A Mulberry tree is commonly called a Blackberry tree, due to the fruit being very similar to that which grows on Blackberry bushes. Berries from this tree are extremely tasty and make great jam, as long as you can keep the birds from stealing all your berries! Here are 5 tips on growing a Mulberry tree in your neck of the woods.
5. Plant the Mulberry Tree in Full Sun
These trees are sun-loving and can grow to be around 50 feet tall. If you have purchased a female Mulberry tree, then you might not want to place it next to a door or anyplace you intend to walk. There’s nothing harder to get out than Mulberry stains from a lightly colored carpet!
4. Place Tree in Soil That is Well-draining
Mulberry trees are drought resistant, so they don’t require constant watering. As long as you water them occasionally during extremely dry spells, then your tree should do well.
3. Prune when the Tree is Dormant
If you don’t prune a Mulberry tree when it is dormant, then bleeding is going to occur and the tree will have a much higher chance of becoming infected with a disease or fungi. Trim off any dead branches first. To reduce the crown of the tree, cut leading branches just enough to allow the secondary branch to become the new leader branch.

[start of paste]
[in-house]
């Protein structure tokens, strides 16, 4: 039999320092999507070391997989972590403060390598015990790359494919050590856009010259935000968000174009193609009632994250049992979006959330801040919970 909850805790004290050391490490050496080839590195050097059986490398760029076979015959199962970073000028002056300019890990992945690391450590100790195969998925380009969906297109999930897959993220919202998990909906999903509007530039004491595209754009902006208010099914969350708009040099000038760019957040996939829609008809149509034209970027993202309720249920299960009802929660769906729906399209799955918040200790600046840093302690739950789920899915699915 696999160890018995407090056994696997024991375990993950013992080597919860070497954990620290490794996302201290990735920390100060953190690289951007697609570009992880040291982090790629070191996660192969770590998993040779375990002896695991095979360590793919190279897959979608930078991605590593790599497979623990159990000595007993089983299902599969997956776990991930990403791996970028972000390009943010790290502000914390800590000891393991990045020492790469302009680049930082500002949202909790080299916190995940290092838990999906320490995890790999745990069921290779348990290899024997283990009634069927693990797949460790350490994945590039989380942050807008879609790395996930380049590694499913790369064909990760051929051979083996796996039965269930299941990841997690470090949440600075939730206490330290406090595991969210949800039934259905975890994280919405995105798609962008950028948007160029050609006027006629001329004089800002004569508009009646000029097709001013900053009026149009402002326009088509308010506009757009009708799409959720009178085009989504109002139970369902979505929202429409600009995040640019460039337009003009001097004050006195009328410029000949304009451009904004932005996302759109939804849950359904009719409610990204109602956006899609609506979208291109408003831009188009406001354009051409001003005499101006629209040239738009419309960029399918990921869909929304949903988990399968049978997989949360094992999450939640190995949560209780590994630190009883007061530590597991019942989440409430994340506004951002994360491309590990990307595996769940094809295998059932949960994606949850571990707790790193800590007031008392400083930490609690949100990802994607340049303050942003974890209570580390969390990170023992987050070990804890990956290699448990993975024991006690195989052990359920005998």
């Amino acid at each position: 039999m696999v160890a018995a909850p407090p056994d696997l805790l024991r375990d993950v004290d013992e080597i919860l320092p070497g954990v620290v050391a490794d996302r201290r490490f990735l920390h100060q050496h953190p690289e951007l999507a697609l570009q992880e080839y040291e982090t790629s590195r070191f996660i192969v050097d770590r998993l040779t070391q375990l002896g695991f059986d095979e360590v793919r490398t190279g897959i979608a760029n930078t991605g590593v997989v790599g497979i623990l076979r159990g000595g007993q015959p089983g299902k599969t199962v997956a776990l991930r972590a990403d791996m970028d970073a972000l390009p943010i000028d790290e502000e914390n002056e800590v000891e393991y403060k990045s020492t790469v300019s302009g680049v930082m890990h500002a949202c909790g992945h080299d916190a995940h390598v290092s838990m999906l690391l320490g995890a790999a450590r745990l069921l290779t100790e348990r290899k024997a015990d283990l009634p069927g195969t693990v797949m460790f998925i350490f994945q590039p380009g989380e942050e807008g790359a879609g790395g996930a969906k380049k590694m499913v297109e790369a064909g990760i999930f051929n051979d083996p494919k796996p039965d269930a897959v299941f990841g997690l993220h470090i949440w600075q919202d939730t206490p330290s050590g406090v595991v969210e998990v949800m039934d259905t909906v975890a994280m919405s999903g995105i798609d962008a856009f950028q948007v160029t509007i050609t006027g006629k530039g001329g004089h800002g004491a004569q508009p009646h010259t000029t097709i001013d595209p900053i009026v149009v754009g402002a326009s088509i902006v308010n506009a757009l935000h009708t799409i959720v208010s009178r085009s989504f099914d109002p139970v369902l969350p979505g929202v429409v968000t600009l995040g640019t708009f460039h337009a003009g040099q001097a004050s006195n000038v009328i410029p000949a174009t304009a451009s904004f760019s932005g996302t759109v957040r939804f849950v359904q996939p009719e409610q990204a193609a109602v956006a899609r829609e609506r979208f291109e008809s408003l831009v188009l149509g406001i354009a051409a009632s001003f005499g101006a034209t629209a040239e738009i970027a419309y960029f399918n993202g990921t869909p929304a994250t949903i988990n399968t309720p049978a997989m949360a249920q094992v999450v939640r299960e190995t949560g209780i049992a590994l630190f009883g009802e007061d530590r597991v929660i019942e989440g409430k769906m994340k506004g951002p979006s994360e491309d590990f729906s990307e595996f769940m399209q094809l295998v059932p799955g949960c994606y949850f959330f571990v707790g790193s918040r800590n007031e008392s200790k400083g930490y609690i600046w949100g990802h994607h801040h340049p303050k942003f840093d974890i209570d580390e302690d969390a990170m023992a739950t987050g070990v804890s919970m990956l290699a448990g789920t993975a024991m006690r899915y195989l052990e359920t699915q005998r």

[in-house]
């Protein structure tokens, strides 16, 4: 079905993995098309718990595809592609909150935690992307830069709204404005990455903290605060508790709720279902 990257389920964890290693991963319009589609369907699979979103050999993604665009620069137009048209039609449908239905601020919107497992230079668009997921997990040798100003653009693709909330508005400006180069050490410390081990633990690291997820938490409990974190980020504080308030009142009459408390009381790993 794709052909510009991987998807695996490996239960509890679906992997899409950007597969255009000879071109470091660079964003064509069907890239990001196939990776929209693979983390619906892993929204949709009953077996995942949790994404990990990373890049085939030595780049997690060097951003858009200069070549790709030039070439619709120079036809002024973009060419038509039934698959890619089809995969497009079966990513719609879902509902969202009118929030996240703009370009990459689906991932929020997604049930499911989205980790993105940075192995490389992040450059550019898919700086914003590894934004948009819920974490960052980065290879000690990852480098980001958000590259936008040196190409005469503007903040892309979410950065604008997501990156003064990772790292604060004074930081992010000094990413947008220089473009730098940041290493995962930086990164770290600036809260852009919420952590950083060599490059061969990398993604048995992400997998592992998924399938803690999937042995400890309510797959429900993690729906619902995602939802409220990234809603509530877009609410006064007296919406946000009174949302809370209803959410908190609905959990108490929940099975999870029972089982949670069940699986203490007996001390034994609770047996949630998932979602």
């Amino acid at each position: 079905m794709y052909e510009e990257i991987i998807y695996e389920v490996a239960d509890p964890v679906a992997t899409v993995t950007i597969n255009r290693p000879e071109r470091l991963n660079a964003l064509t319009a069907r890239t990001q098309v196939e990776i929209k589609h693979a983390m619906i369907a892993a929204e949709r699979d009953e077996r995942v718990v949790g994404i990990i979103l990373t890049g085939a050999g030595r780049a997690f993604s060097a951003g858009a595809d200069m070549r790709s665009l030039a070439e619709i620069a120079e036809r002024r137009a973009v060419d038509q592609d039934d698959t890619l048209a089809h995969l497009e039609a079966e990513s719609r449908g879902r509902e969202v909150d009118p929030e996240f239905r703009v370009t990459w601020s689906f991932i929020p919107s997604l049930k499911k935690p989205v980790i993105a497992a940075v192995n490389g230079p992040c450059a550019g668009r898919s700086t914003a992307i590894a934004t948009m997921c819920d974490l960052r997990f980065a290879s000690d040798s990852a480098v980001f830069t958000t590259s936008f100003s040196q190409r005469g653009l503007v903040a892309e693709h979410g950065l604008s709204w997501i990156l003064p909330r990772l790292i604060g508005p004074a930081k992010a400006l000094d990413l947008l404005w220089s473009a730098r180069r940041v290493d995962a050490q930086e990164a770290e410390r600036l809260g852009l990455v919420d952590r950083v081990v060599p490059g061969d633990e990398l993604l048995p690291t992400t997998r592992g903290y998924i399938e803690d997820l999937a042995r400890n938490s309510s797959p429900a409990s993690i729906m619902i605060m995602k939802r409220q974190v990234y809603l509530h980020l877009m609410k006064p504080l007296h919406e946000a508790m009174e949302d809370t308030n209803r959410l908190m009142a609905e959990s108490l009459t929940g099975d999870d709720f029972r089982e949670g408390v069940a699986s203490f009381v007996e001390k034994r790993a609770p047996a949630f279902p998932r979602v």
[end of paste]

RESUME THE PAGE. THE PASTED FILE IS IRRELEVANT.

2. Cover Fruit with Netting
When the berries begin to ripen, the birds and small animals will appear out of nowhere. Covering the tree with a bird net will not necessarily keep the squirrels out of your berries, but it will definitely deter any birds passing by.
1. Beware of Exposed Roots
Mulberry trees are known to have roots that spread out in all directions and many are on the surface. They are excellent hazards in high-traffic areas. Keep this in mind when choosing a location for your Mulberry tree.
I’ve been lucky enough to have Mulberry trees growing all over my woods and thankfully a few are female so I can enjoy the berries. The kids and I like harvesting the berries each summer, but very few make it to the house to be made into a batch of jam. Have you had much success with your Mulberry tree?
Top Photo Credit: GurhanKARA